Computational studies, asking whether the visual-cortex coding is efficient or optimised for natural images
Willmore, B. & Tolhurst, D.J. (2001). Characterising the sparseness of neural codes. Network, Computation in Neural Systems, 12, 255-270.

Párraga, C.A., Troscianko, T. & Tolhurst, D.J. (2002). Spatio-chromatic properties of natural images and human vision. Current Biology, 12, 483-487.

Chirimuuta, M., Clatworthy, P.L. & Tolhurst, D.J. (2003). Coding of the contrasts in natural images by visual cortex (V1) neurons: A Bayesian approach. Journal of the Optical Society of America A, 20, 1253-1260.

Clatworthy, P.L., Chirimuuta, M., Lauritzen, J.S. & Tolhurst, D.J. (2003). Coding of the contrasts in natural images by populations of neurons in primary visual cortex (V1). Vision Research, 43, 1983-2001.

Caywood, M.S., Willmore, B. & Tolhurst, D.J. (2004). Independent components of color natural scenes resemble V1 neurons in their spatial and color tuning. Journal of Neurophysiology, 91, 2859-2873

Lovell, P.G., Tolhurst, D.J., Párraga, C.A., Baddeley, R., Leonards, U., Troscianko, J. & Troscianko, T. (2005). On the stability of the color-opponent signals under changes of illuminant in natural scenes. Journal of the Optical Society of America A, 22, 2060-2071.

Lauritzen, J.S. & Tolhurst, D.J. (2005). Contrast constancy in natural scenes in shadow or direct light – a proposed role for contrast-normalisation (non-specific suppression) in visual cortex. Network, Computation in Neural Systems, 16, 151-173.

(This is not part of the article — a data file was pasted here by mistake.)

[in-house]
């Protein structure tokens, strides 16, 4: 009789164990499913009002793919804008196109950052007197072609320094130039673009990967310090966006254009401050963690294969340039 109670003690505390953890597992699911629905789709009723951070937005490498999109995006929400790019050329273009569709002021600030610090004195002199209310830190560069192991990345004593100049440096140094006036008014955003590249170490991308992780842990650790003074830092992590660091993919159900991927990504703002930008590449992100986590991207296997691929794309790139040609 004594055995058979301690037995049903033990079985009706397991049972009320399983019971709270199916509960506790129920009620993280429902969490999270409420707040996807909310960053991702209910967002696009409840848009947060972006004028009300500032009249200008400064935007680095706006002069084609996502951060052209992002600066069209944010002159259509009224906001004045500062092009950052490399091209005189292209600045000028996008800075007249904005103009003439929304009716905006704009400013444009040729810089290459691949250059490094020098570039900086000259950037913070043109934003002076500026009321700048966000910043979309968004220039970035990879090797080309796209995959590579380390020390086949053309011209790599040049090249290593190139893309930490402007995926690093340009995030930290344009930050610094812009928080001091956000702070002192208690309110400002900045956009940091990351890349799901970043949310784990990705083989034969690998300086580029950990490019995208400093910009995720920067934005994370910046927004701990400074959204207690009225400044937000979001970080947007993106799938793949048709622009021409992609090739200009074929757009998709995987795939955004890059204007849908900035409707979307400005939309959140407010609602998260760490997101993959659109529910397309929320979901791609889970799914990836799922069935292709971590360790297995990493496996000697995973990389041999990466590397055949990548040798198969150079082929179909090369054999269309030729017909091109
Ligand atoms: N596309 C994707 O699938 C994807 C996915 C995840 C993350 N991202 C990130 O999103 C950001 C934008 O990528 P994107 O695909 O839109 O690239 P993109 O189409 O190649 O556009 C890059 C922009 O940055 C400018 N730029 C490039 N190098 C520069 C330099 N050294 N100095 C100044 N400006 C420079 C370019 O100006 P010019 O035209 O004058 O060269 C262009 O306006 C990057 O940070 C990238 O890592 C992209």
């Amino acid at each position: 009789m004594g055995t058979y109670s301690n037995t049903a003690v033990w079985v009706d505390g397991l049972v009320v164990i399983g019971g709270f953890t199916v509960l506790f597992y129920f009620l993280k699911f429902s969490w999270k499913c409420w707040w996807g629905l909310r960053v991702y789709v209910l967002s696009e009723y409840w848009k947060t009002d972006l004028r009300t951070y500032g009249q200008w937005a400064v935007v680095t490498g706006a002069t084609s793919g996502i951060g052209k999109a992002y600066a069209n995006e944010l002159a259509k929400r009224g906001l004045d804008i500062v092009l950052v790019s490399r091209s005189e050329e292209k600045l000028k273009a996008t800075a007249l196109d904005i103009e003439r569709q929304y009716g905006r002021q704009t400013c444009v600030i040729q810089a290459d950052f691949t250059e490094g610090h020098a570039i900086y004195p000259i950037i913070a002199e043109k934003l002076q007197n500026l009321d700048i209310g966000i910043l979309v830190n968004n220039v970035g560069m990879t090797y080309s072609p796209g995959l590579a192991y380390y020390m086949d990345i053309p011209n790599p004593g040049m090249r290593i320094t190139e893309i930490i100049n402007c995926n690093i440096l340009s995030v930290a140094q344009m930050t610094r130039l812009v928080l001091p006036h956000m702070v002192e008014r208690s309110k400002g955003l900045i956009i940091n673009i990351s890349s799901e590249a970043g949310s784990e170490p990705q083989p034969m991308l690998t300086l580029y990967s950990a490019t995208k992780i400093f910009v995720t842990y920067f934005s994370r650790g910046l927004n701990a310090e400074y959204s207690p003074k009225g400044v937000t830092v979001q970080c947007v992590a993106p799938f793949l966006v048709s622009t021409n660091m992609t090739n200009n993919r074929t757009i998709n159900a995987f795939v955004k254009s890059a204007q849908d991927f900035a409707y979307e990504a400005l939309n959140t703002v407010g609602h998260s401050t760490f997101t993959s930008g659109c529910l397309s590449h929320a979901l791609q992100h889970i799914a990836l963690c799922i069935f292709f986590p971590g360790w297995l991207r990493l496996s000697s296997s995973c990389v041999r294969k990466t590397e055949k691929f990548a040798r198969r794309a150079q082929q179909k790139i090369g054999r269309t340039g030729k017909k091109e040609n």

Visual-cortex neurons and their responses to natural images
Smyth, D., Willmore, B., Thompson, I.D., Baker, G.E. & Tolhurst, D.J. (2003). The receptive-field organisation of simple cells in primary visual cortex (V1) of ferrets under natural scene stimulation. Journal of Neuroscience, 23, 4746-4759.

Tolhurst, D.J., Smyth, D. & Thompson, I.D. (2009). The sparseness of neuronal responses in ferret primary visual cortex. Journal of Neuroscience, 29, 2355-2370.

The albino visual system
Akerman, C.J., Tolhurst, D.J., Morgan, J.E., Baker, G.E. & Thompson, I.D. (2003). The relay of visual information to the lateral geniculate nucleus and the visual cortex in albino ferrets. Journal of Comparative Neurology, 461, 217-235.

Hoffmann, M.B., Tolhurst, D.J., Moore, A.T. & Morland, A.B. (2003). Organisation of the visual cortex in human albinism. Journal of Neuroscience, 23, 8921-8930.

Psychophysics with sinusoidal gratings
Chirimuuta, M. & Tolhurst, D.J. (2005). Does a Bayesian model of V1 contrast coding offer a neurophysiological account of human contrast discrimination? Vision Research, 45, 2943-2959.

Chirimuuta, M. & Tolhurst, D.J. (2005). Accuracy of identification of grating contrast by human observers: Bayesian models of V1 contrast processing show correspondence between discrimination and identification performance. Vision Research, 45, 2960-2971.